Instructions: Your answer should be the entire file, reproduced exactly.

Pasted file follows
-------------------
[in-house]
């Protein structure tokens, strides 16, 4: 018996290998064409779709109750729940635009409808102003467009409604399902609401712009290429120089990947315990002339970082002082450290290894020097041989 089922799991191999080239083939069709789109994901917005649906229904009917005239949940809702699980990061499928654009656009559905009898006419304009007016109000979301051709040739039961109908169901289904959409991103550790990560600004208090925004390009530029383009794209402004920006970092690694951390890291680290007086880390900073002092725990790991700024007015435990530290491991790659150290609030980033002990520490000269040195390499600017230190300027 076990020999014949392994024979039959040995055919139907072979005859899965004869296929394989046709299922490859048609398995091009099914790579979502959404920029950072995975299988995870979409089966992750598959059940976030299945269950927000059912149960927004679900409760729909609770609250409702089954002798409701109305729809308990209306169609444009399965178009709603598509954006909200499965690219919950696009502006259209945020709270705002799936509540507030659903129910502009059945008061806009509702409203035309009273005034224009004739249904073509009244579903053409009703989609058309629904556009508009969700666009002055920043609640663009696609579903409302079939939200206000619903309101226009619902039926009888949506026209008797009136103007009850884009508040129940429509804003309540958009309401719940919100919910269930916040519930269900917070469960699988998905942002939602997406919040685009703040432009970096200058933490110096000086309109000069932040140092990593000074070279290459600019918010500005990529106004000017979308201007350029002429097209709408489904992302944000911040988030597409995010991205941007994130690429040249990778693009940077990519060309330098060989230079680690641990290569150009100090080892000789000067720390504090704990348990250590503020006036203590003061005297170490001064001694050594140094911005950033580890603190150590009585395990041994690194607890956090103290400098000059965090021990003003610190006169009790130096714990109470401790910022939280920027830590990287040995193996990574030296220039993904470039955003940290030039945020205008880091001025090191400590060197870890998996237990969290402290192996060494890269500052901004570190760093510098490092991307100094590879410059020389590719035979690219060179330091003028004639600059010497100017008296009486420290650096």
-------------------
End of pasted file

[in-house]
């Protein structure tokens, strides 16, 4: 018996290998064409779709109750729940635009409808102003467009409604399902609401712009290429120089990947315990002339970082002082450290290894020097041989 089922799991191999080239083939069709789109994901917005649906229904009917005239949940809702699980990061499928654009656009559905009898006419304009007016109000979301051709040739039961109908169901289904959409991103550790990560600004208090925004390009530029383009794209402004920006970092690694951390890291680290007086880390900073002092725990790991700024007015435990530290491991790659150290609030980033002990520490000269040195390499600017230190300027 076990020999014949392994024979039959040995055919139907072979005859899965004869296929394989046709299922490859048609398995091009099914790579979502959404920029950072995975299988995870979409089966992750598959059940976030299945269950927000059912149960927004679900409760729909609770609250409702089954002798409701109305729809308990209306169609444009399965178009709603598509954006909200499965690219919950696009502006259209945020709270705002799936509540507030659903129910502009059945008061806009509702409203035309009273005034224009004739249904073509009244579903053409009703989609058309629904556009508009969700666009002055920043609640663009696609579903409302079939939200206000619903309101226009619902039926009888949506026209008797009136103007009850884009508040129940429509804003309540958009309401719940919100919910269930916040519930269900917070469960699988998905942002939602997406919040685009703040432009970096200058933490110096000086309109000069932040140092990593000074070279290459600019918010500005990529106004000017979308201007350029002429097209709408489904992302944000911040988030597409995010991205941007994130690429040249990778693009940077990519060309330098060989230079680690641990290569150009100090080892000789000067720390504090704990348990250590503020006036203590003061005297170490001064001694050594140094911005950033580890603190150590009585395990041994690194607890956090103290400098000059965090021990003003610190006169009790130096714990109470401790910022939280920027830590990287040995193996990574030296220039993904470039955003940290030039945020205008880091001025090191400590060197870890998996237990969290402290192996060494890269500052901004570190760093510098490092991307100094590879410059020389590719035979690219060179330091003028004639600059010497100017008296009486420290650096």